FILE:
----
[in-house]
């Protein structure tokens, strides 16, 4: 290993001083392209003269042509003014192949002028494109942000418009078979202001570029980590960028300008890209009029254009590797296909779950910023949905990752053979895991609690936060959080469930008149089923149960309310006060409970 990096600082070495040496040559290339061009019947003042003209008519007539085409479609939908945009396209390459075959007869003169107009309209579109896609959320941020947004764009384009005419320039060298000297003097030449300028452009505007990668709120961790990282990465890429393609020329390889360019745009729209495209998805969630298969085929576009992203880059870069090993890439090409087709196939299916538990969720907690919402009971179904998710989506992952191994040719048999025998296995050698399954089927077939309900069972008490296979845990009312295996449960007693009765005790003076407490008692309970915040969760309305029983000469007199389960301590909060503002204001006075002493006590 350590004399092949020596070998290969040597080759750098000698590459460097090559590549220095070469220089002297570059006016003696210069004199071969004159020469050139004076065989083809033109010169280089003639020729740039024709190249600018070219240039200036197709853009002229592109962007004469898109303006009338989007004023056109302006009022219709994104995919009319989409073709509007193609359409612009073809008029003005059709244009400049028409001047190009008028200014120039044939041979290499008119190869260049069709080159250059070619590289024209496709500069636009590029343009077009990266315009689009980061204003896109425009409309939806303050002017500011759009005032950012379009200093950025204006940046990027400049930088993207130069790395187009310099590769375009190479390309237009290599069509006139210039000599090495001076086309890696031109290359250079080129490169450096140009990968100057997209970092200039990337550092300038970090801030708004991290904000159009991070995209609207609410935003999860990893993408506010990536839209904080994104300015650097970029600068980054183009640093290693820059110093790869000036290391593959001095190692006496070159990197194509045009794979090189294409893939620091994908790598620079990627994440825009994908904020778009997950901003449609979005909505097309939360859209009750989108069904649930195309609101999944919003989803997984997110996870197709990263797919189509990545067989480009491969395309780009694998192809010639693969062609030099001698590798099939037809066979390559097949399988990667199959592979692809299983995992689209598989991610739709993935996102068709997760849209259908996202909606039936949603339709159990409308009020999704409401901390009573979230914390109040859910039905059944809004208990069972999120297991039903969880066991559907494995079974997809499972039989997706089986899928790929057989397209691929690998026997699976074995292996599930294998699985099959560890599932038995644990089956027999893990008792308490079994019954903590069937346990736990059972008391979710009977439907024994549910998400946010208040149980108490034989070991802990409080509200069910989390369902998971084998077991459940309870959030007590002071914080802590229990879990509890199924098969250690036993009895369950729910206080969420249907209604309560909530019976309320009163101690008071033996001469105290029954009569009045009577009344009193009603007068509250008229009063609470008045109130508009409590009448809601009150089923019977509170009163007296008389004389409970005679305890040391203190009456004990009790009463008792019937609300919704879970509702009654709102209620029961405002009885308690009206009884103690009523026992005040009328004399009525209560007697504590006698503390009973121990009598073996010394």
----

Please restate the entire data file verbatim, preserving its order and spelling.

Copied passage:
[in-house]
């Protein structure tokens, strides 16, 4: 290993001083392209003269042509003014192949002028494109942000418009078979202001570029980590960028300008890209009029254009590797296909779950910023949905990752053979895991609690936060959080469930008149089923149960309310006060409970 990096600082070495040496040559290339061009019947003042003209008519007539085409479609939908945009396209390459075959007869003169107009309209579109896609959320941020947004764009384009005419320039060298000297003097030449300028452009505007990668709120961790990282990465890429393609020329390889360019745009729209495209998805969630298969085929576009992203880059870069090993890439090409087709196939299916538990969720907690919402009971179904998710989506992952191994040719048999025998296995050698399954089927077939309900069972008490296979845990009312295996449960007693009765005790003076407490008692309970915040969760309305029983000469007199389960301590909060503002204001006075002493006590 350590004399092949020596070998290969040597080759750098000698590459460097090559590549220095070469220089002297570059006016003696210069004199071969004159020469050139004076065989083809033109010169280089003639020729740039024709190249600018070219240039200036197709853009002229592109962007004469898109303006009338989007004023056109302006009022219709994104995919009319989409073709509007193609359409612009073809008029003005059709244009400049028409001047190009008028200014120039044939041979290499008119190869260049069709080159250059070619590289024209496709500069636009590029343009077009990266315009689009980061204003896109425009409309939806303050002017500011759009005032950012379009200093950025204006940046990027400049930088993207130069790395187009310099590769375009190479390309237009290599069509006139210039000599090495001076086309890696031109290359250079080129490169450096140009990968100057997209970092200039990337550092300038970090801030708004991290904000159009991070995209609207609410935003999860990893993408506010990536839209904080994104300015650097970029600068980054183009640093290693820059110093790869000036290391593959001095190692006496070159990197194509045009794979090189294409893939620091994908790598620079990627994440825009994908904020778009997950901003449609979005909505097309939360859209009750989108069904649930195309609101999944919003989803997984997110996870197709990263797919189509990545067989480009491969395309780009694998192809010639693969062609030099001698590798099939037809066979390559097949399988990667199959592979692809299983995992689209598989991610739709993935996102068709997760849209259908996202909606039936949603339709159990409308009020999704409401901390009573979230914390109040859910039905059944809004208990069972999120297991039903969880066991559907494995079974997809499972039989997706089986899928790929057989397209691929690998026997699976074995292996599930294998699985099959560890599932038995644990089956027999893990008792308490079994019954903590069937346990736990059972008391979710009977439907024994549910998400946010208040149980108490034989070991802990409080509200069910989390369902998971084998077991459940309870959030007590002071914080802590229990879990509890199924098969250690036993009895369950729910206080969420249907209604309560909530019976309320009163101690008071033996001469105290029954009569009045009577009344009193009603007068509250008229009063609470008045109130508009409590009448809601009150089923019977509170009163007296008389004389409970005679305890040391203190009456004990009790009463008792019937609300919704879970509702009654709102209620029961405002009885308690009206009884103690009523026992005040009328004399009525209560007697504590006698503390009973121990009598073996010394």